Practice is imperative to master any activity, and when it comes to casting accuracy, there are no shortcuts. I’ve spent many hours in the backyard practising my casting techniques, which demonstrably aids my fishing game when I’m out on the water trying to reach the tight spots where fish hold. This article will give a little insight into casting.
If you want to be able to control your casting, start with the right rod. There are many types of rods on the market, and all have their own place for what they can be used for. For the most accurate cast, you will need a light rod between 2-10lb with a light tip. The light tip allows your lure to launch easily when casted, however, you need a rod that is stiff through the butt section. Having a sturdy backbone is important because you want to use only the tip to cast the lure. Choosing a length of a rod can be daunting as some rods are much harder to control and the longer the rod, the harder it is. To make things much easier I like to use a scale for this. Start by choosing a rod around the same length as you, which feels comfortable in hand. I like to use rods between 5’2-5’9; it all depends on what you feel comfortable with.
There are a few types of reels on the market, some for chasing big fish with heavier drags, some to cast long distances, and some for finesse fishing. Low profile finesse reels work the best, as these reels are capable of casting lighter weights with ease and with less backlash. They are also renowned for accuracy.
When choosing which reel is right for you it is best to match your rod and reel together and feel for balance and comfort. Put your finger on the foregrip of the rod and try to balance the two evenly. If you find it balancing close to or almost perfectly then it’s balanced.
There is no doubt that braided line is the best choice to use to cast with accuracy. The smoothness of braided line allows for much easier casting and results in fewer tangles than a regular monofilament. I love using a silky smooth line that goes through the reel and rod guides easily, and with less of the friction that can slow a cast down. A braid between 15-45lb with a low diameter is best suited.
Setting a reel is very important for casting – if the settings aren’t right you may end up with backlash, or you may end up with no distance from the cast. Learning to control the spool with your thumb is very important and is the best way to have complete control. This can take time to learn but with plenty of practise you will eventually get the knack of it. There are usually two different kinds of settings on a reel that will be useful for casting, the first is usually found on the side plate of the reel, and the second is most commonly found near the drag star. Start with the dial on the side plate of the reel, as this braking system works during the cast and slows down the spool when needed. If you’re new to casting, this dial should have anywhere from 0-20 settings. As a guide, I recommend you set this dial to 1/3 of the amount of settings available. If you are new to casting a bait caster try turning it up a few more clicks. The next setting controls the speed and fall of the spool. This is the most important setting on the reel for casting as it controls how long or short you can cast. Set this by tying the lure of your choice on and pressing the button, you want the lure to slowly fall down.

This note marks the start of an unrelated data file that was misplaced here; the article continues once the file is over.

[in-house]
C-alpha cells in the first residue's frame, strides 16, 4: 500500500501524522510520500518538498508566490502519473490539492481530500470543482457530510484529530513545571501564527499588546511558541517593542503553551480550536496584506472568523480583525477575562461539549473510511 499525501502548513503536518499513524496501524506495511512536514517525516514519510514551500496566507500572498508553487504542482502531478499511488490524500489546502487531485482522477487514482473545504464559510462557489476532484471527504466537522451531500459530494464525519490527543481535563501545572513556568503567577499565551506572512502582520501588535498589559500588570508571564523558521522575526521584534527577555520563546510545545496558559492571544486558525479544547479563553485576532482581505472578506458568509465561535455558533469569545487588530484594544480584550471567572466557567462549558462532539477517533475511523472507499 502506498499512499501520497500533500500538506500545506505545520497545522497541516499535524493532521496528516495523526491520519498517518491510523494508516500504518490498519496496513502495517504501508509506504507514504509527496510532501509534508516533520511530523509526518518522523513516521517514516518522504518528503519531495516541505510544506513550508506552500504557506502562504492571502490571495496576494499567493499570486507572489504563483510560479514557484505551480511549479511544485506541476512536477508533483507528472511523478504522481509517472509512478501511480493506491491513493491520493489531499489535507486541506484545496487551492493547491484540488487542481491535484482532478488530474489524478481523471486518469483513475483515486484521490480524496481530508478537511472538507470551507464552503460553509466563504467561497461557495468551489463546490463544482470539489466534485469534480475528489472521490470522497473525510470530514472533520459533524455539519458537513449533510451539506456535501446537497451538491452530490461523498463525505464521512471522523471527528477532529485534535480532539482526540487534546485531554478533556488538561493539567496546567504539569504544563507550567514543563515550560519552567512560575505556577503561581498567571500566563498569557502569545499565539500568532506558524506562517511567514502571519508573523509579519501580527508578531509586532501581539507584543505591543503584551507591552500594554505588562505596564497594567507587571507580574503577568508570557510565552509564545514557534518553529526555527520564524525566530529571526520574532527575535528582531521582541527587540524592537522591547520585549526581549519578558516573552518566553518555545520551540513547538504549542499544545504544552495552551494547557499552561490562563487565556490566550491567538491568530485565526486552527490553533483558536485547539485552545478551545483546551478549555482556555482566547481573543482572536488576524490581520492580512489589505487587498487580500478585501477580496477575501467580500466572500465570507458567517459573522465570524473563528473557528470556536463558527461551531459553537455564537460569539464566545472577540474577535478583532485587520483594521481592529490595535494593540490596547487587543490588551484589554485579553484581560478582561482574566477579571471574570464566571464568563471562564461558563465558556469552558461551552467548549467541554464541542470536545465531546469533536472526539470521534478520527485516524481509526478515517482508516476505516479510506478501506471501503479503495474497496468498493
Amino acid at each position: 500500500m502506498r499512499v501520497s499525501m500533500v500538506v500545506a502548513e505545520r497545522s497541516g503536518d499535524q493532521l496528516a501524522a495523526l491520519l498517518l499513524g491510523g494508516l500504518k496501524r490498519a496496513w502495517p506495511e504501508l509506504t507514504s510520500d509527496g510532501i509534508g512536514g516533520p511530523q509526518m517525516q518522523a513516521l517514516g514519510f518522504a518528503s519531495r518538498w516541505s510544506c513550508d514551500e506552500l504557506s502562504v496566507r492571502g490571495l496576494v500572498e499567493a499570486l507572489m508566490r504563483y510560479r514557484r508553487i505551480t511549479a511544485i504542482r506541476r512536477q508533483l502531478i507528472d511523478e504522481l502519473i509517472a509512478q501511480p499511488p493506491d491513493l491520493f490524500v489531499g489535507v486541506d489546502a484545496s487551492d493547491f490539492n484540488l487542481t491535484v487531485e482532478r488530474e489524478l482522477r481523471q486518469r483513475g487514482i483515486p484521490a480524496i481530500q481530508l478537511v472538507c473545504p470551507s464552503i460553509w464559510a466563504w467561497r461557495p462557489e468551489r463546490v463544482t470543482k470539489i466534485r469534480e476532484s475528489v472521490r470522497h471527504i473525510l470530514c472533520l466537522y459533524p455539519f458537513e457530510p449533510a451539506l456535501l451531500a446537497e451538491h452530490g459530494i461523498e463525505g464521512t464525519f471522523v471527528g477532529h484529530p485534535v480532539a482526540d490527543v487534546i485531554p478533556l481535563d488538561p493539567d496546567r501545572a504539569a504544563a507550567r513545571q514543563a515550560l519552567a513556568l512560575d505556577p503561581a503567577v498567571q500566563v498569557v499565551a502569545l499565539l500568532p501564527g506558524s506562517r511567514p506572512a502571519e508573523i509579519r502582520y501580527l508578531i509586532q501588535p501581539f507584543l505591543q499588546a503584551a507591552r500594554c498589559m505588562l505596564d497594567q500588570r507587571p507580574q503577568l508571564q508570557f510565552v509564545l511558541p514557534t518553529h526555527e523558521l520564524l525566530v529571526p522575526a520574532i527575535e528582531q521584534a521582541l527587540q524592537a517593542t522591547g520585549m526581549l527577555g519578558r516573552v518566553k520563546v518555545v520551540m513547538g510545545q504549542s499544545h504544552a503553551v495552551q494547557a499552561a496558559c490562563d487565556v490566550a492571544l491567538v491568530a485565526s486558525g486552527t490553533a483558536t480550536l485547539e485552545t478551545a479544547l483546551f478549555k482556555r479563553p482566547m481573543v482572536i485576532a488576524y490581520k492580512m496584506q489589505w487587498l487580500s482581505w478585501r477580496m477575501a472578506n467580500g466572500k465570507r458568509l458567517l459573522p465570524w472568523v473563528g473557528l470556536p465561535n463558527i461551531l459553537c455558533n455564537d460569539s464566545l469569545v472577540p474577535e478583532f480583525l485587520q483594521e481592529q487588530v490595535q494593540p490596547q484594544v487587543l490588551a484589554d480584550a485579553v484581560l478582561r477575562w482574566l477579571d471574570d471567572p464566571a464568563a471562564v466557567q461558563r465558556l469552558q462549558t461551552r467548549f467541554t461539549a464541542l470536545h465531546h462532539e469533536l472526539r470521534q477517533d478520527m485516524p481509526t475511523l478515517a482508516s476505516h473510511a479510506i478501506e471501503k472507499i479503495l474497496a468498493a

Practising is very important, and if you want to improve your casting skills get out in the backyard and cast at a target. Targets can be anything from a bucket to a can or bottle, you can also make your own targets if you are really serious.
Casting with a spin rod is a completely different story, and casting accurately with them is a lot harder but it can be done with patience and practice. Choose a fairly long rod, something between 6’5-7’2 as you may notice this is a lot different to baitcasting where smaller rods are necessary. I find many short spin rods are usually stiff and harder to cast from the tip. A rod with smooth, quality guides helps reduce friction between the guide itself and the line, this will help you gain maximum distance. Choose the starting weight of your rod to be suited to soft plastics, something between 1-4kg.
Unlike baitcasters, there are many sizes of spin reel that range from the smallest 1000 all the way up to 8000+. The bigger they are, the heavier. Anything from 1000-3000 is capable of casting comfortably without being too heavy and taking a toll on you arm. Similar to baitcasters, the lighter the reel the better. Take note that spin reels are generally 30g heavier than the typical baitcaster.
When putting line on a spin reel you can use much lighter lines with fewer tangles. Really, it’s your choice between braid and monofilament, but I would suggest using braid. Over the years I have had many spin reels tangle while using monofilament. You can choose a line from 2lb all the way to 30lb, but just remember you need to be able to control the line coming out at high speed.
Controlling how far and how fast the cast you make is very difficult without the correct technique, and with no reel settings this all needs to be done manually. When you need to slow down or stop the cast simply put your finger gently on the side of the spool. Bringing the cast to a complete stop is something you don’t want to do, as it will jerk back at you and land your lure short of your casting goal. This all takes time to learn but casting a spin rod one handed is a very handy technique and allows you the best control.
|Daiwa Luvias Spin||Daiwa Steez Baitcaster|
|Daiwa Sol Spin||Daiwa Sol Baitcaster|
|Daiwa Steez Spin||Daiwa Alphas 103R Baitcaster|